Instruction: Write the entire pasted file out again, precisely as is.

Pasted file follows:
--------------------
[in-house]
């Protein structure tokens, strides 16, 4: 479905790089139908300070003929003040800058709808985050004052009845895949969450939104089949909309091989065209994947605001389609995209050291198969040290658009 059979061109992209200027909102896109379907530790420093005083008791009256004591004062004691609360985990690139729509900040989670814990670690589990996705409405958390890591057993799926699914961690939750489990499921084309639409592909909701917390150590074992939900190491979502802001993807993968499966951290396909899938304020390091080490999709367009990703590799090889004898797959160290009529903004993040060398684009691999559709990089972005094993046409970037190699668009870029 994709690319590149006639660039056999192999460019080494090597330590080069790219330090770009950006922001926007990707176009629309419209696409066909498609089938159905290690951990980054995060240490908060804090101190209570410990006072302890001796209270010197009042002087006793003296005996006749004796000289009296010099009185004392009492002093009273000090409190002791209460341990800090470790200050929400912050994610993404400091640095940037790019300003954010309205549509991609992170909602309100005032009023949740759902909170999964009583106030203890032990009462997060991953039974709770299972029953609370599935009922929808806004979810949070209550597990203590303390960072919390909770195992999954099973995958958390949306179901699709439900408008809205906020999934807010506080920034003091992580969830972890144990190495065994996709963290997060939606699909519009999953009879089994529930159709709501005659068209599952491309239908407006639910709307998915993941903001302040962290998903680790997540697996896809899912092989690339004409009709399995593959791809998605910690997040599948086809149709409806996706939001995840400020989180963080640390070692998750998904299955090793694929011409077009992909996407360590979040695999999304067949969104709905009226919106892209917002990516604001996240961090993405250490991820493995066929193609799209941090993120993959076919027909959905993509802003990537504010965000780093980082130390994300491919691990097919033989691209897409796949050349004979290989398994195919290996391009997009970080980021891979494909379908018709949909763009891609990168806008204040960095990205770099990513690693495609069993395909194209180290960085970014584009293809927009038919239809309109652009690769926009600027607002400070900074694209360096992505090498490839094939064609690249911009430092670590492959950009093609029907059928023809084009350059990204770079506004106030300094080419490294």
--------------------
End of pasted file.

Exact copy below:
[in-house]
């Protein structure tokens, strides 16, 4: 479905790089139908300070003929003040800058709808985050004052009845895949969450939104089949909309091989065209994947605001389609995209050291198969040290658009 059979061109992209200027909102896109379907530790420093005083008791009256004591004062004691609360985990690139729509900040989670814990670690589990996705409405958390890591057993799926699914961690939750489990499921084309639409592909909701917390150590074992939900190491979502802001993807993968499966951290396909899938304020390091080490999709367009990703590799090889004898797959160290009529903004993040060398684009691999559709990089972005094993046409970037190699668009870029 994709690319590149006639660039056999192999460019080494090597330590080069790219330090770009950006922001926007990707176009629309419209696409066909498609089938159905290690951990980054995060240490908060804090101190209570410990006072302890001796209270010197009042002087006793003296005996006749004796000289009296010099009185004392009492002093009273000090409190002791209460341990800090470790200050929400912050994610993404400091640095940037790019300003954010309205549509991609992170909602309100005032009023949740759902909170999964009583106030203890032990009462997060991953039974709770299972029953609370599935009922929808806004979810949070209550597990203590303390960072919390909770195992999954099973995958958390949306179901699709439900408008809205906020999934807010506080920034003091992580969830972890144990190495065994996709963290997060939606699909519009999953009879089994529930159709709501005659068209599952491309239908407006639910709307998915993941903001302040962290998903680790997540697996896809899912092989690339004409009709399995593959791809998605910690997040599948086809149709409806996706939001995840400020989180963080640390070692998750998904299955090793694929011409077009992909996407360590979040695999999304067949969104709905009226919106892209917002990516604001996240961090993405250490991820493995066929193609799209941090993120993959076919027909959905993509802003990537504010965000780093980082130390994300491919691990097919033989691209897409796949050349004979290989398994195919290996391009997009970080980021891979494909379908018709949909763009891609990168806008204040960095990205770099990513690693495609069993395909194209180290960085970014584009293809927009038919239809309109652009690769926009600027607002400070900074694209360096992505090498490839094939064609690249911009430092670590492959950009093609029907059928023809084009350059990204770079506004106030300094080419490294």